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Smart City Portrait: Eindhoven

By Lisa Smith on Feb 27, 2018 10:43:53 PM

Certain smart cities around the world are leading by example. By examining the solutions that are delivering the highest impact, these best practices can be more widely adopted to replicate their success. This smart city portrait provides an overview on the smart city approach and intelligent solutions implemented in the Dutch City of Eindhoven. For its achievements, especially in regards to open innovation, the City of Eindhoven was named the "Intelligent Community of the Year 2011" by the Intelligent Community Forum (ICF).

Eindhoven’s Smart City Strategy

Together with Manchester (UK) and Stavanger (Norway), Eindhoven is acting as a ‘Lighthouse City’ for the European Union’s Horizon 2020 Triangulum project,[1] seeking to drive smart city innovations globally by demonstrating real solutions that are smart, sustainable, and inclusive. The project places a focus on the areas of energy use and CO2 emissions, open data and data infrastructure, sustainable and affordable housing, and the proliferation of joint-ownership in projects, engaging and empowering the citizens to take greater roles in the ongoing development of their living and working spaces.

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Smart Nation Portrait: Singapore

By Lisa Smith on Feb 12, 2018 9:17:09 PM

Certain smart cities around the world are leading by example. By examining the solutions that are delivering the highest impact, these best practices can be more widely adopted to replicate their success. This smart city portrait provides an overview on the smart city strategy and intelligent solutions implemented in the City and nation-state of Singapore.

Singapore’s Smart Nation Strategy

Cities all over the world are applying new technologies to solve their problems and become smarter. Singapore’s take on technology, as endorsed by bee smart city,[1] is that it should not be an end in itself – it should be made to serve the people, who should be firmly at the center of the smart city concept.

Singapore can be regarded as one of the 'early movers' in the smart city movement, being recognized as the first "Intelligent Community of the Year" by the Intelligent Community Forum in 1999.[2] In recent years, the city was top-ranked as one of the world's smartest cities. Tying with Chicago and slipping in only a single point behind Vienna,[3] Singapore took second place on Roland Berger’s recent Smart City Index.[4] It was also named ‘Global Smart City – 2016’ by Juniper Research, for its "fixed and cellular broadband services, city apps and strong open data policy”.[5]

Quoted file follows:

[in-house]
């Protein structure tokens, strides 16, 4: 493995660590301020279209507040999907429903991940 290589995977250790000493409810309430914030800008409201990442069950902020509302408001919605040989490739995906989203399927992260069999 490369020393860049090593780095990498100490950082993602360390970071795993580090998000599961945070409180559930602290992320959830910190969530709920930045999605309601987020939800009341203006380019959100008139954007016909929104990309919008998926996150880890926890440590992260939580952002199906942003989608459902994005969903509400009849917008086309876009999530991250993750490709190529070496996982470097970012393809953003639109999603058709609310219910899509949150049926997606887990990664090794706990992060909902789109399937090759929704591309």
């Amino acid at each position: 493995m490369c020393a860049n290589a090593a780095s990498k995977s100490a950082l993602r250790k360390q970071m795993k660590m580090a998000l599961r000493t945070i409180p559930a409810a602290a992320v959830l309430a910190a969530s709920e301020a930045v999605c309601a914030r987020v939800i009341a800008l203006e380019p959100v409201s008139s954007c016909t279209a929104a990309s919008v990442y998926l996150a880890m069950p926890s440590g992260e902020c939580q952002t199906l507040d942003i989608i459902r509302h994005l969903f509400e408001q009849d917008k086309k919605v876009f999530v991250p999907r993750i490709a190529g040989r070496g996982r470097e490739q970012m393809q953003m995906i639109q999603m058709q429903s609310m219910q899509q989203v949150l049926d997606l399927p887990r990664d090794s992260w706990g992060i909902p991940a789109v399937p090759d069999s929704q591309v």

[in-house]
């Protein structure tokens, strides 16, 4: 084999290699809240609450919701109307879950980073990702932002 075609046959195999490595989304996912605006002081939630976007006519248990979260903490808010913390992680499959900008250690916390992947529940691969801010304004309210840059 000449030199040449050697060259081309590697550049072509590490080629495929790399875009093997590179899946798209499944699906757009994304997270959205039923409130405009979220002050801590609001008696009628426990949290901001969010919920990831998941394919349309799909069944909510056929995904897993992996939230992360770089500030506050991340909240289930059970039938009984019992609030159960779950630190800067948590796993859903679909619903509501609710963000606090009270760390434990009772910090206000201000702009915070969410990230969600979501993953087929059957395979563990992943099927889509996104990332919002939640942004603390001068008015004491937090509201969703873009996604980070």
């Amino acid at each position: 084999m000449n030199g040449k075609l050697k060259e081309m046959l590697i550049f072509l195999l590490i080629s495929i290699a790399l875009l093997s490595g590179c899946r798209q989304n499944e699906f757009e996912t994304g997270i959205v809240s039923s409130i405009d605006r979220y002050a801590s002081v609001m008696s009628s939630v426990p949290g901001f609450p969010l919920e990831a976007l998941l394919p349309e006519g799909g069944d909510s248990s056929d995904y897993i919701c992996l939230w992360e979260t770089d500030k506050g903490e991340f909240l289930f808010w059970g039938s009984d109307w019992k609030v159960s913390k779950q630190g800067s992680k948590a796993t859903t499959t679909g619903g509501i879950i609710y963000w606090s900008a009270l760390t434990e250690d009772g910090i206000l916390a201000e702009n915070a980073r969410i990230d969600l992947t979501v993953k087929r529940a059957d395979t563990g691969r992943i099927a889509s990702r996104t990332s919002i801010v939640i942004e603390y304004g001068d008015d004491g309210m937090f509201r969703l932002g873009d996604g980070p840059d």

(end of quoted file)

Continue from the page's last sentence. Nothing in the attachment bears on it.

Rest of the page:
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Smart City Portrait: Vienna

By Lisa Smith on Jan 28, 2018 2:40:16 AM

Certain smart cities around the world are leading by example. By examining the solutions that are delivering the highest impact, these best practices can be more widely adopted to replicate their success. This smart city portrait provides an overview on the smart city strategy and intelligent solutions implemented in the Austrian City of Vienna.

Vienna – A Collaborative Smart City

Vienna has placed a strong focus on the collaborative nature of growing smarter. In 2014, Austria’s capital decided to adopt a strategy generated with the help of businesses, research institutes, public servants and private citizens to decide on the directions the city should take as it develops.

The preservation of resources, productive innovation and new technologies, and improving the quality of life were the top three things people wanted the strategy to focus on. The areas identified for long-term improvement were then broken down and specific goals were set to help the city “achieve growth while reducing resource consumption”,[7] right through to the year 2050.

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Smart City Portrait: Barcelona

By Lisa Smith on Jan 22, 2018 12:02:31 AM

Certain smart cities around the world are leading by example. By examining the solutions that are delivering the highest impact, these best practices can be more widely adopted to replicate their success. This smart city portrait provides an overview on the smart city strategy and intelligent solutions implemented in the City of Barcelona.

Barcelona’s Smart City Strategy